Making a brief visit to Chicago on Friday, U.S. Secretary of State Antony Blinken said while Ukrainians have suffered tremendously, Russian President Vladimir Putin’s invasion of Ukraine has inflicted “extraordinary damage” on his own citizens and military and that U.S.-led sanctions will take a dramatic toll on Russia’s economy.
“The question that one would really love to ask the Russians if we could speak more directly and clearly to them is, ‘How is what Putin is doing in Ukraine, how has that changed your life for the better? Has it done a single thing that makes you better off?’” Blinken said.
“Putin has already lost in terms of what he was trying to accomplish. What he was trying to accomplish was to erase Ukraine and topple (Ukraine President Volodymyr) Zelenskyy, erase Ukraine as an independent country, subsume it into Russia. That has failed. That can’t succeed,” he said. “Where that settles is a profound question, and what damage is done in between now and then, we don’t know.”
But Blinken, speaking at the 10th anniversary of the University of Chicago’s Institute of Politics, insisted that international coalition support against Russia’s aggression has “grown consistently stronger” in spite of a current dispute between the U.S. and Germany over sending tanks into Ukraine.
Germany has indicated it will not send its Leopard tanks to Ukraine, or let other countries with its tanks do so unless the U.S. agrees to send Ukraine its M1 Abrams tanks. The U.S. has said there are no plans to send the tanks to Ukraine, given the costs for training and maintaining them.
“We just sent Ukraine a large number of Bradley Fighting Vehicles, which are basically light tanks. The French have done some of the same. The British have actually sent them combat tanks. Others are looking to do that,” Blinken said. “They need to be able to maintain them and they’ve got to be able to use them effectively. All of that goes into these decisions.”
Blinken said the U.S. government has sent Ukraine more than $30 billion worth of military support and about $60 billion in overall aid, including humanitarian assistance. Europeans have done “much the same,” he said.
Blinken’s comments came in an interview with the institute’s founder, longtime Democratic political consultant David Axelrod. Blinken was a fellow at the institute in 2017.
Earlier Friday, Blinken held a roundtable discussion with leaders from the Ukrainian diaspora at the Ukrainian Cultural Center and toured the “Children of War” exhibit of children’s art at the Ukrainian Institute of Modern Art.
“I think the first reaction you have, if you have children, is: These could be my kids,” Blinken, the father of two young children, said of the art exhibit. “What if this was my kid?
“And what Putin is trying to do with the daily assault is to anesthetize all of us to normalize this, for people to basically say, ‘OK, this is happening and we just accept it,’” he said. “That’s what we really have to avoid. We have to make sure that we collectively continue to make clear that, no, this is not normal. This is not acceptable. And if we allow this to go forward with impunity in Ukraine, then you open a Pandora’s box, where would-be aggressors around the world will say, ‘I can get away with it.’”
Blinken, who is scheduled in coming weeks to go to China for high-level talks, also expressed concerns that China is taking a more aggressive stance in asserting sovereignty rights over the democratic engagement of Taiwan rather than continuing the current status quo relationship over the island territory.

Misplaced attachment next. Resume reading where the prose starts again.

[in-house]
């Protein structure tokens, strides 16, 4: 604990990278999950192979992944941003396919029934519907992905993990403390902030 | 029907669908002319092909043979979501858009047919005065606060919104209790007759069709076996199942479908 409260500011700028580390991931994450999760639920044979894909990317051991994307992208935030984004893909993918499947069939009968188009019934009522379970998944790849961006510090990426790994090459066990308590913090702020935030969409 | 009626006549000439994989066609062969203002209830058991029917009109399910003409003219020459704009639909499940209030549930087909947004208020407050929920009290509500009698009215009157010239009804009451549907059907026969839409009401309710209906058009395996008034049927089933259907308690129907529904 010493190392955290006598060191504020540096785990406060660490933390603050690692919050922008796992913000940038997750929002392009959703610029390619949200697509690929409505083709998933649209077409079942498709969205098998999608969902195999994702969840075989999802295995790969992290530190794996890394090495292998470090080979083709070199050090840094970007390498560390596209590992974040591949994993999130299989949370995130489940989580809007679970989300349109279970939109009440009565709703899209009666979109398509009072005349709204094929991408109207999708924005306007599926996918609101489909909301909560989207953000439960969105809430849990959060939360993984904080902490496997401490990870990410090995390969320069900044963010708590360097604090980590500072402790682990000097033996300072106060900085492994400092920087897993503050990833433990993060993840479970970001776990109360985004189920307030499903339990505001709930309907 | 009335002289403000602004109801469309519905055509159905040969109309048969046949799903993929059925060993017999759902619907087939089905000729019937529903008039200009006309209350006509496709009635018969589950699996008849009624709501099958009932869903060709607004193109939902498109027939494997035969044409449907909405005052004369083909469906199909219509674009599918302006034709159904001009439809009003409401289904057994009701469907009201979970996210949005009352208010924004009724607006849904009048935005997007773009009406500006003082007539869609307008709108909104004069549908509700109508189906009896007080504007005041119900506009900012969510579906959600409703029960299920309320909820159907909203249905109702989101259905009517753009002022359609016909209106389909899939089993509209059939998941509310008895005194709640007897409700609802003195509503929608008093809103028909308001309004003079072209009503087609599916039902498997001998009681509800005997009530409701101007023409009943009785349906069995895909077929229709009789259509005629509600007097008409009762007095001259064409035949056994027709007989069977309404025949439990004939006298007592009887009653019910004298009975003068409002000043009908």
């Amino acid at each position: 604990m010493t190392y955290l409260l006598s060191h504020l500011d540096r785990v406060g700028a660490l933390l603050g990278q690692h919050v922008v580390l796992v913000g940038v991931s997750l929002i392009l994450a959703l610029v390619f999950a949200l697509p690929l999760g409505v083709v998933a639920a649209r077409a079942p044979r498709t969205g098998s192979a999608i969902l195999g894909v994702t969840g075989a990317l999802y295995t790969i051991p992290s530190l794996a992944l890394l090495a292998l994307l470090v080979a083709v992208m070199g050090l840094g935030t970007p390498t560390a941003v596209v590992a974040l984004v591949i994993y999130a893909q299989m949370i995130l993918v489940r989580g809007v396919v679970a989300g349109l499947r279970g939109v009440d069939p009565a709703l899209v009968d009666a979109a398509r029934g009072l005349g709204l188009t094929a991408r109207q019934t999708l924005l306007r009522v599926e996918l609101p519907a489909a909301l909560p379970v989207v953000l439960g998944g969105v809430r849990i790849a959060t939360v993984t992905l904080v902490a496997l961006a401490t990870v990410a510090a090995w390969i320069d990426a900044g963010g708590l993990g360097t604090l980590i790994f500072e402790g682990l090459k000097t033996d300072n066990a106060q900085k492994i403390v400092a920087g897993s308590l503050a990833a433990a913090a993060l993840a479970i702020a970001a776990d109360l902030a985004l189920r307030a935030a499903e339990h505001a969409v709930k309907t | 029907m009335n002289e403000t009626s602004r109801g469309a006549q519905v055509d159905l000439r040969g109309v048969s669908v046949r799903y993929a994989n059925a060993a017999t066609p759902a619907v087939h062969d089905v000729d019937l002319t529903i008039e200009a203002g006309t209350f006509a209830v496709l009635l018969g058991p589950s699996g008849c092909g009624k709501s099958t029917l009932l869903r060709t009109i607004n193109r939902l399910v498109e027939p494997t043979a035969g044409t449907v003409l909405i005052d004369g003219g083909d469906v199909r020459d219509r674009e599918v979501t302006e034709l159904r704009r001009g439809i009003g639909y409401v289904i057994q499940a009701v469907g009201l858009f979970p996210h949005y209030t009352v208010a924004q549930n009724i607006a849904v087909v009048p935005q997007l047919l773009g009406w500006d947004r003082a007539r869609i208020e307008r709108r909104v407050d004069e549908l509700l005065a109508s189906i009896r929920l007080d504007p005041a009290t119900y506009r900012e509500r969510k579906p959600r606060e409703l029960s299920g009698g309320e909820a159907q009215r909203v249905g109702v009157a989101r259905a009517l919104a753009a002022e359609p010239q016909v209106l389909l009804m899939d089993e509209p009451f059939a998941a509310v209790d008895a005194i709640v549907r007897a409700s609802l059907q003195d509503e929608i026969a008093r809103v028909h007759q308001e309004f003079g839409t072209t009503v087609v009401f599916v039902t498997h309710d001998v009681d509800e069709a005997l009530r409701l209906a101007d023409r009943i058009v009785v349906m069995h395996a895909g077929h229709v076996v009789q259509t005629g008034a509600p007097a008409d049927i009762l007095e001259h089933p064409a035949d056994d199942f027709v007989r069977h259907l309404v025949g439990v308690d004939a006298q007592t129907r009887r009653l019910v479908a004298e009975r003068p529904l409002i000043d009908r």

“They say, ‘This is a sovereign issue for us.’ Our response: This is an interest to the United States and to countries around the world,” he said. “If something happens with the actions (China) takes, 50% of every container ship that is moving around the world every day goes through the Taiwan Strait, 70% or more of the computer chips manufactured in the world … are manufactured in Taiwan. If that gets disrupted, the entire world economy will suffer.”
China, he said, was the leading world competitor to the U.S., “but competition is one thing. Conflict is another. And it’s strongly in our interest to make sure that even as we compete very, very vigorously, we avoid competition veering into conflict.”
Blinken hailed U.S. foreign policy under the administration of President Joe Biden as one of reengagement and rejuvenation of alliances and partnerships after four years of a Donald Trump administration that led to uncertainty among allies.
“We’re in a better place in the world than we were,” he said.
Still, he acknowledged the chaotic U.S. withdrawal of troops from Afghanistan in February 2020, following a Trump agreement, was fraught with problems and is being subjected to a high-level review in advance of a likely investigation by the new Republican-led U.S. House.
Still, Blinken said, Biden “ended the longest war in American history and the result of that is that there will not be future generations of Americans going to fight and die in Afghanistan. I think that’s a good thing.”
Blinken also said warnings of a resurgence of terrorism emanating from Afghanistan have not been borne out and that the U.S. has been “able to get” terrorists there who pose a threat.
But Blinken also noted the Taliban has been “either unable or unwilling to make good on things they said it would do” when it made human rights and other commitments to the U.S. and others in the international community after taking over Afghanistan.
That, he said, starts with “making sure that they were actually protecting the rights of all Afghans, including women and girls. That has been a dramatic step backwards and we’re working to deal with that as best we can.”
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